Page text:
Your reply: Reading newspapers on Nooks

A Nook from Barnes and Noble.
Photo courtesy of Flickr user AMagill
Earlier this month, the technology news web site TechCrunch reported on a possible deal that would see Microsoft buying the assets surrounding the digital e-reader Nook, currently owned by Barnes and Noble and other investors.

Internal documents revealed the deal and a discontinuation of the Android model of the Nook, the report says.

A spokesperson for Microsoft declined to comment, while a request to Barnes and Noble did not respond to a request for comment.

Some people do read newspapers on Nooks. Papers like The New York Times, USA Today, The Wall Street Journal and The Washington Post are available to read on the Nook.

What do you think? If Microsoft bought the Nook, would you still read newspapers on the Nook?

You can leave a comment below, write on my Facebook page or tweet me.

Tuesday, May 21, 2013

Your reply: The Tumblr acquisition

An example of the Tumblr background.
Photo courtesy of Flickr user stephanski
On Monday, Yahoo announced it was acquiring the blogging service Tumblr for $1.1 billion, in what is being seen as a shift in the social media landscape, according to a report in The New York Times.

There are some Tumblr blogs that are from news organizations which promote news and other items, including National Public Radio and the San Francisco Chronicle newspaper in the US.

What do you think of Yahoo's move to buy Tumblr, and what do you think it will mean for Tumblr as an outlet for journalism? Are you excited for it or are you concerned?

Let me know what you think. You can leave a comment below, post on my Facebook page or tweet me.

Gannett's social pitch for Oklahoma funding

The employees of the US media company Gannett, the owners of USA Today, have been utilizing their social media accounts to help encourage people to donate $10 to the American Red Cross in light of the tornadoes in the state of Oklahoma.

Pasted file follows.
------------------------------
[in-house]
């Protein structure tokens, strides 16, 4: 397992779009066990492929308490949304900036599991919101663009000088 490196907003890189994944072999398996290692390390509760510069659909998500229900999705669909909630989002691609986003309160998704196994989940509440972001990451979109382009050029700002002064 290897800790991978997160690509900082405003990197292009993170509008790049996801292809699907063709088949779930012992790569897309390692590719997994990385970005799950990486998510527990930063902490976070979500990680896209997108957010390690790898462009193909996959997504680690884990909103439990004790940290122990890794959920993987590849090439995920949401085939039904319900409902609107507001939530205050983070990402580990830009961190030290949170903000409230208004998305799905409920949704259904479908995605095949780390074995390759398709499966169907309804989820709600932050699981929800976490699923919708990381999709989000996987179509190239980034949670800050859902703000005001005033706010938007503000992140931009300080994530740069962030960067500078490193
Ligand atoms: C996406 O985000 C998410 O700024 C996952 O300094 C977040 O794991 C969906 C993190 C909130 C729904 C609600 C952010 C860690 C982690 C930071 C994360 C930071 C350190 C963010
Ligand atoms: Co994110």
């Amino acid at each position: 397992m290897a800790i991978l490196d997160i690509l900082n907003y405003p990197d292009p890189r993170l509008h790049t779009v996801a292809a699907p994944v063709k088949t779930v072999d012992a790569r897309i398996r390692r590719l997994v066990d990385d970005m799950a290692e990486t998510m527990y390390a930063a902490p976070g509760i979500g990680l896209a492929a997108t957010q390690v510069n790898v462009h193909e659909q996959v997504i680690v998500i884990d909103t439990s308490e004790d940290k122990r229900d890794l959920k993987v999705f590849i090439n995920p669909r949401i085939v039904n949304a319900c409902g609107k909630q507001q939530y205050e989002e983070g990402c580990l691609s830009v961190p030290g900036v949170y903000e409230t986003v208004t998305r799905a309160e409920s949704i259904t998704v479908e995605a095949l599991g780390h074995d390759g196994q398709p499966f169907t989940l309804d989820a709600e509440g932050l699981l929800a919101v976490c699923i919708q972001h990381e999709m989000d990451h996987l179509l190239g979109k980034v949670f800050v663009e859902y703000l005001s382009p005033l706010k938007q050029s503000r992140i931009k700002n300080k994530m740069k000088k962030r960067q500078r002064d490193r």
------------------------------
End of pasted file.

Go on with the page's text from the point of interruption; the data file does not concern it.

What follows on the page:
Utilizing the Twitter hashtag "gannettcares", followers were asked to donate to the Red Cross by texting 90999 on their phones. A spokesperson for Gannett confirmed a memo was circulated, as reported here, but did not immediately respond to a request to discuss the thinking behind the move.

A spokesperson for the Red Cross declined a request for an interview, citing limited resources.

The tornado touched down in the Oklahoma City suburb of Moore May 20, with 24 people confirmed to have died, according to a report from the BBC.

The new Pubcast Diaries

Today, I'm going to begin posting regularly again to The Pubcast Diaries.

In addition to the look at public media in the U.S. and Canada, the blog will also look at journalism and the wider media industry in both countries, addressing current issues and looking ahead. There will also be some things about social media as well.

I hope you'll join me in the next chapter of The Pubcast Diaries! It'll be fun.

Sunday, May 12, 2013

Your reply: What should replace Talk of the Nation?

An audience member at a recording of a Talk of the Nation special in 2008. Talk of the Nation ends its run on NPR stations in June.
(Photo courtesy of Flickr user jonny goldstein)

NPR member stations are preparing for a transition of content in its afternoon schedule with the cancellation of Talk of the Nation. The program, ending June 28, is likely to be replaced by many stations with the program Here and Now, which NPR and member station WBUR signed a production agreement on.